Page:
AUBURN – On the heels of obtaining city approval for a $10 million expansion, Safe Handling Inc. announced Thursday it’s beginning a full feasibility analysis for the construction and operation of a forest products biorefinery.

Partnering with the University of Maine, Safe Handling is taking the first steps toward producing liquid fuels, steam, electricity, high-value biologically based chemicals and other products using renewable forest-based resources. Project funding will be provided by the U.S. Department of Energy, Safe Handling and the Maine Technology Institute, said Ford Reiche, the company’s president.

The project represents a first of its kind in North America, he added.

And if gets a green light, it will represent an investment of “tens of millions of dollars,” he said.

Reiche cited a growing demand for environmentally friendly chemicals and fuels as well as near record-high oil prices as factors making the venture practical.

Among such a biorefinery’s products are the gasoline additive ethanol, biodiesel fuel, plastics and a variety of chemicals.

It could help position Maine as a leader in converting forest-based materials into value-added products, creating jobs and supporting the Maine economy.

“We are committed to fully investigating all benefits of a forest products biorefinery here in Maine,” Reiche said in a statement announcing the project. “Maine has the necessary high-quality feedstocks, such as paper sludges and wood wastes for bioenergy end uses. If our analysis shows that we can manage it technically and economically, we look forward to bringing this new industry to Maine.”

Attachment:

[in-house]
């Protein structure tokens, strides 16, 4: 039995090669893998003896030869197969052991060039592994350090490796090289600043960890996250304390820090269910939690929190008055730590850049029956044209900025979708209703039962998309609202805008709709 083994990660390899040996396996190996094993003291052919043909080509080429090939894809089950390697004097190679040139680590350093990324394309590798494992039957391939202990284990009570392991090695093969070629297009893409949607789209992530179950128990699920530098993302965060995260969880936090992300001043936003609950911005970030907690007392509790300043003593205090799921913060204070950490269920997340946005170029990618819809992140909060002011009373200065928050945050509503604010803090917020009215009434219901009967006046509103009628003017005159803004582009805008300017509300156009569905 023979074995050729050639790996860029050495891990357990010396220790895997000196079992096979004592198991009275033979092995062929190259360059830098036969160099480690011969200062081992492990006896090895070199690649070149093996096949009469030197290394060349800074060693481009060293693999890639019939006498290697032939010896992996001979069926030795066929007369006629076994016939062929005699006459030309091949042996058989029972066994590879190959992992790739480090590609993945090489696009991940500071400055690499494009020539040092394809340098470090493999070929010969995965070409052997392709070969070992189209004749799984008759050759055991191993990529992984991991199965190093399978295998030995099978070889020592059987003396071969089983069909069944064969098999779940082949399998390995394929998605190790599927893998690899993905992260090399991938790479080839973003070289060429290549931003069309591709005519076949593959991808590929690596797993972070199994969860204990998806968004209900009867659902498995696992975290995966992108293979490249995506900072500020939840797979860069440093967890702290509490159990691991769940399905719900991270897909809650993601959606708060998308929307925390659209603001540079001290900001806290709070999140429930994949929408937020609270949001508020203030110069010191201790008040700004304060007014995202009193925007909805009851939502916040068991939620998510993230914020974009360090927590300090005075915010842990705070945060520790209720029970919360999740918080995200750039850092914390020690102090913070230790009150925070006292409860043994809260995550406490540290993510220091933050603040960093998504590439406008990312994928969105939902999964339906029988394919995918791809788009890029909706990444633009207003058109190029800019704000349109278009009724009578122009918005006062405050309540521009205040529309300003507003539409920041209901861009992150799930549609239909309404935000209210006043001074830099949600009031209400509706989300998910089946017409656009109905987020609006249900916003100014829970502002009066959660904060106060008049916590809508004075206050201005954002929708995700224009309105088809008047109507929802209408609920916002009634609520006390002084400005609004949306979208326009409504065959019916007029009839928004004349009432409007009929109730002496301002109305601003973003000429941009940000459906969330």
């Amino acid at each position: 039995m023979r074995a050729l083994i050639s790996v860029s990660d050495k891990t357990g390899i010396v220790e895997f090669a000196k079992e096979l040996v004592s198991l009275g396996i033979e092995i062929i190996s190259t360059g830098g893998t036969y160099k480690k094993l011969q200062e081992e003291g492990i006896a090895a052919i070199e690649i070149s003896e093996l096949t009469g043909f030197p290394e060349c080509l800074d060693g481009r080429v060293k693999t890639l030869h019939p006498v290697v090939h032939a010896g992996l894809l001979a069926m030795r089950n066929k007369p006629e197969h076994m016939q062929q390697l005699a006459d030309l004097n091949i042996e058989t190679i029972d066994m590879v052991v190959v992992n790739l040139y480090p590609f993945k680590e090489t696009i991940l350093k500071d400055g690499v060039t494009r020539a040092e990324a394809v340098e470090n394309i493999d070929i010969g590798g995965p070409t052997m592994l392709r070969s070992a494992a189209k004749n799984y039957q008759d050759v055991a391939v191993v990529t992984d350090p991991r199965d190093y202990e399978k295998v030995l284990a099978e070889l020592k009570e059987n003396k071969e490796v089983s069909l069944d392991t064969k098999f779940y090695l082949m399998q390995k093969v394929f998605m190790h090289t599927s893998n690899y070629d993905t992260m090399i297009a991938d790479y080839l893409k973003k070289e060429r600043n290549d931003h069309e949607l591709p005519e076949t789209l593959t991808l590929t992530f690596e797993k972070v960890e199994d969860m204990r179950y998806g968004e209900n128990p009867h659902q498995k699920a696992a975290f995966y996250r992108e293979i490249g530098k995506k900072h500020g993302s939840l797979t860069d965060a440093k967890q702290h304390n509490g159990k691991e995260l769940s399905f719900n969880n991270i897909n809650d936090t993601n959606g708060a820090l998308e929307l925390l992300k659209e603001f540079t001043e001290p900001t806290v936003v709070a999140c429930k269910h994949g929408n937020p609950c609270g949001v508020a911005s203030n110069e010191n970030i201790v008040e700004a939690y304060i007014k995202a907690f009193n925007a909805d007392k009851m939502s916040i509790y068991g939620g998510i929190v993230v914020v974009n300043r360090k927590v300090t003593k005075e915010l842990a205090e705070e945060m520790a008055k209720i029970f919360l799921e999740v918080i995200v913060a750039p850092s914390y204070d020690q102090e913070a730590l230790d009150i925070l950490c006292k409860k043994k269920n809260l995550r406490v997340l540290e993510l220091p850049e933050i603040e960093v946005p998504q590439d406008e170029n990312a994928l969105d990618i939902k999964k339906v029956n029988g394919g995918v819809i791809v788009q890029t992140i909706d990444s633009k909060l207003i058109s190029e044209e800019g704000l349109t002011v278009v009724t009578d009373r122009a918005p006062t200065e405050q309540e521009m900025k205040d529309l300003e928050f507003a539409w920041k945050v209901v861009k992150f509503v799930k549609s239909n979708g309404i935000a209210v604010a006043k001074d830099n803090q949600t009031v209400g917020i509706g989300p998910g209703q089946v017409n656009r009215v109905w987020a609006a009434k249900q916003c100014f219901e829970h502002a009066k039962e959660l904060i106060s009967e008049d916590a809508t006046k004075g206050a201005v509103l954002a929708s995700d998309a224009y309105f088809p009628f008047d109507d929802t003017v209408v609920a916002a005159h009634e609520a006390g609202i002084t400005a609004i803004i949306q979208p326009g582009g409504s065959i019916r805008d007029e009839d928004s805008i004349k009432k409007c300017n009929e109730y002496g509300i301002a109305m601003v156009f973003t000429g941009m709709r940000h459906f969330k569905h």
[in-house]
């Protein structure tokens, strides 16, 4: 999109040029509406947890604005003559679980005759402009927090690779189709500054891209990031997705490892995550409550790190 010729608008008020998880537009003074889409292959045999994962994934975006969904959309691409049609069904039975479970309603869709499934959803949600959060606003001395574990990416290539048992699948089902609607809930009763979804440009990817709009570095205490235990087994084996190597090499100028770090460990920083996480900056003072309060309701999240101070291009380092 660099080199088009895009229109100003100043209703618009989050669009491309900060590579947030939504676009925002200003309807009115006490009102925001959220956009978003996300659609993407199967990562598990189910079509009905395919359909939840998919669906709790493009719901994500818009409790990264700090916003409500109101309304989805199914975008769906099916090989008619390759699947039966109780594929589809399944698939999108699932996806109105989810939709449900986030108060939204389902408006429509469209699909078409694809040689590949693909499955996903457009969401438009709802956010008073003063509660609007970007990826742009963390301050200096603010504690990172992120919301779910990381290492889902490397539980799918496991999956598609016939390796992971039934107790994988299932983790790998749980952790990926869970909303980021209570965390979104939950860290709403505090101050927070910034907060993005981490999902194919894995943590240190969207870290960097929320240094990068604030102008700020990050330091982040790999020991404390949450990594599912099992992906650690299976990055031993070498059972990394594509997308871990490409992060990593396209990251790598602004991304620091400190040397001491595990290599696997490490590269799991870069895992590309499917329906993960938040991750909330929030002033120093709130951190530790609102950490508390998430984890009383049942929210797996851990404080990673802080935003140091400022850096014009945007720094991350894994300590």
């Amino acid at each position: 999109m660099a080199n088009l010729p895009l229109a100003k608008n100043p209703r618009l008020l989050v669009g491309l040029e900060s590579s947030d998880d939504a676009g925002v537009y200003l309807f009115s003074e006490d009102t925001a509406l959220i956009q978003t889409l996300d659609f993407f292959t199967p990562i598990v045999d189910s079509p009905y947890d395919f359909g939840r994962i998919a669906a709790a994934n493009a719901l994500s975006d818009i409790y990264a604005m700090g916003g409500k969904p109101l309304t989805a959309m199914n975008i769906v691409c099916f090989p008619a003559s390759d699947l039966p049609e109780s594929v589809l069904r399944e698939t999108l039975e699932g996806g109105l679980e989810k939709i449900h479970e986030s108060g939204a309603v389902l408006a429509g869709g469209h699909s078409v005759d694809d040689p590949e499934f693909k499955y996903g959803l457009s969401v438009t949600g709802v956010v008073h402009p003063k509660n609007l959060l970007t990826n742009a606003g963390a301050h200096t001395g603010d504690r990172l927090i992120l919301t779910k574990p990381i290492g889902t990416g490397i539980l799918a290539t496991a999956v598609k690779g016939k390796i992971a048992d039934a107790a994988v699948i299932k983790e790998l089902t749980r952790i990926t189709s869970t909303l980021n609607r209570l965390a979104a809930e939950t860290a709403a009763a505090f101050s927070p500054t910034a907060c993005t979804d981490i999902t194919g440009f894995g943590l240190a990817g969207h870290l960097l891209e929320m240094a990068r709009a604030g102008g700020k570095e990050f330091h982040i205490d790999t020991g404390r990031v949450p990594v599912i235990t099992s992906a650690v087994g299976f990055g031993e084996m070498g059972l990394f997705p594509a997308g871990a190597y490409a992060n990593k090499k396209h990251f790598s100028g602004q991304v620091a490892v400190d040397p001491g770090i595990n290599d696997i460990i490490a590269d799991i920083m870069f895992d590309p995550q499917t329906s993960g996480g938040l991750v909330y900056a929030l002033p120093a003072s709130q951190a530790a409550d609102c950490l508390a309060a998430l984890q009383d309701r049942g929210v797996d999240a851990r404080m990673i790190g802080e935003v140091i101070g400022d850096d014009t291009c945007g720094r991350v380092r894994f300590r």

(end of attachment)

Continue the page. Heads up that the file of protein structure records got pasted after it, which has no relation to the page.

The University of Maine will offer expertise derived from decades of work with Maine’s pulp and paper industry, as well as expertise in chemical and biological engineering, he said.

Dr. Hemant Pendse, chairman of the university’s department of chemical and biological engineering, said in the same announcement: “In the last five years, there have been great developments in the laboratory, turning wood and wood manufacturing wastes into fuels and chemicals. Our challenge in Maine is to move these developments from the lab to the factory floor, and be proactive in getting ready for new feedstocks that are on the horizon. We look forward to meeting that challenge.”

Betsy Biemann, Maine Technology Institute president, said “It is exciting to see a company like Safe Handling take advantage of MTI’s matching fund for forest bio-products to explore different opportunities in this industry.”

Besides using its own staff and University of Maine expertise, Safe Handling will work with nationally recognized experts in bio-product development, bringing world-class talent to the project, Reiche said. Innovative Natural Resource Solutions LLC, a Portland firm with extensive experience in biomass project development, will act as project coordinator.

Reiche said that by December 2006, Safe Handling will have completed all analysis necessary to determine how to develop a bio-product facility that is technically and economically viable. If it is, the refinery could be operation in two to four years.

Lucien Gosselin, executive director of the Lewiston-Auburn Economic Growth Council, said he was excited by Reiche’s plans.

“Everything he touches turns to gold,” Gosselin said.

Founded in 1990, Safe Handling operates industrial distribution center complexes in Maine and Pennsylvania that produce, handle and transport raw materials such as chemicals for regional manufacturers including the pulp and paper industry. The company employs more than 100 technicians, operators, managers and drivers.

On the Web

Safe Handling Inc.: www.safehandling.com

University of Maine, Department of Chemical & Biological Engineering: www.umche.maine.edu/pilot/

Maine Technology Institute: www.mainetechnology.org

Governor’s Council on Sustainability of the Forest Products Industry, March 2005 report: www.econdevmaine.com/resources/

Maine Future Forest Economy Project, Bio-Products Chapter: www.state.me.us/doc/mfs/fpm/ffe/


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